Yes and no, in various senses. In terms of points upon the Earth, the collection of points within five miles of the North pole is exactly as likely to be hit as, say, the collection of points within five miles of Detroit, or the collection of points within five miles of some point on the equator. In this sense, there is no special anti-vertical skew, in that the North pole is treated symmetrically with any other point. However, in terms of the particular measure of verticality of latitude, yes, latitude will be skewed away from +90. Latitude will not be uniformly distributed. But this is actually the right thing.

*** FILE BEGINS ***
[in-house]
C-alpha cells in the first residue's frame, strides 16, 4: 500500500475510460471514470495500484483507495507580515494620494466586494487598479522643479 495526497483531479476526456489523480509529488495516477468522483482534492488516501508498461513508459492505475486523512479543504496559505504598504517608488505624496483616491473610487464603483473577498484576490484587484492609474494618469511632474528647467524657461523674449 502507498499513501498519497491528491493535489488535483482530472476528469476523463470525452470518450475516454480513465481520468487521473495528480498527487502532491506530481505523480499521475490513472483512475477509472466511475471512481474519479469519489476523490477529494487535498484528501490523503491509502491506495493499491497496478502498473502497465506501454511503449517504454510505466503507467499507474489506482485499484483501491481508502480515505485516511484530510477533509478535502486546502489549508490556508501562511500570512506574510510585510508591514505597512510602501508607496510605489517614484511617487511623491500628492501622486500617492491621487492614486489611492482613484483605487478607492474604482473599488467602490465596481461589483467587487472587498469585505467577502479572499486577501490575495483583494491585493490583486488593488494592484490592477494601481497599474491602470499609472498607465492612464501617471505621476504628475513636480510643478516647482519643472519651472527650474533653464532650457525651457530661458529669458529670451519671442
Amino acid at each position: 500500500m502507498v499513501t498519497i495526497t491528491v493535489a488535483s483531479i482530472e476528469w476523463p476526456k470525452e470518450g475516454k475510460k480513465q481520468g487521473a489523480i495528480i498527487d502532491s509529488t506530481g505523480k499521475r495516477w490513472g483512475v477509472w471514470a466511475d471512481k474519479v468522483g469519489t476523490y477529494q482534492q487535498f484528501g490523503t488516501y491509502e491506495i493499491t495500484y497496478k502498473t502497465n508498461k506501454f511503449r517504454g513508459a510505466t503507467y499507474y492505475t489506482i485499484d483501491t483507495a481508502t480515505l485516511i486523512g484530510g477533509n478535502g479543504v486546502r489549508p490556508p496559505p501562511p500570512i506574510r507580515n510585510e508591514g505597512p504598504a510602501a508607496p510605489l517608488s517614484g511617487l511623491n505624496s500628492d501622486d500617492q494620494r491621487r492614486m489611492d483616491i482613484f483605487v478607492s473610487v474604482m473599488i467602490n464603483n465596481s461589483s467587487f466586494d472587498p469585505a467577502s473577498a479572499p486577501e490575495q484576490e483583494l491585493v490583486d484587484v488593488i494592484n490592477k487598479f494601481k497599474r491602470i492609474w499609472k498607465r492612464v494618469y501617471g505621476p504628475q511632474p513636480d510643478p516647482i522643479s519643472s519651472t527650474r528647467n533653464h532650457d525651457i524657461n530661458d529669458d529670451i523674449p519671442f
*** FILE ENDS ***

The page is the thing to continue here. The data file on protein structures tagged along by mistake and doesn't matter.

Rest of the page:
The right notion of a uniform distribution of directions (i.e., of a random direction) is such that the probability of the direction falling within a certain region on some fixed sphere is proportional to the area of that region. [This is the unique distribution with the desirable property of rotation invariance: if region R can be transformed into region S by a rotation, then R and S will have the same probability of being landed on; you get the North pole, Detroit, equator disc equivalences from before, for example.] However, you’ll note that the surface area of the portion of a sphere between, say, +90 and +80 degrees latitude is smaller than the surface area of the portion between +80 and +70 degrees. And other such things. So, yes, there is a “skewing” in a sense, in that the distribution of latitudes will not be uniform. But this is the right skewing, in that it’s the one which corresponds to a uniform distribution of directions. As explained before, it’s only necessarily a skewing away from vertical if you interpret that strictly in terms of latitude (which is a poor measure for these purposes, for precisely the reason that more of the surface area of the Earth is caught up in less extreme latitudes); if you look at it in other ways, it doesn’t seem like a skewing away from vertical at all.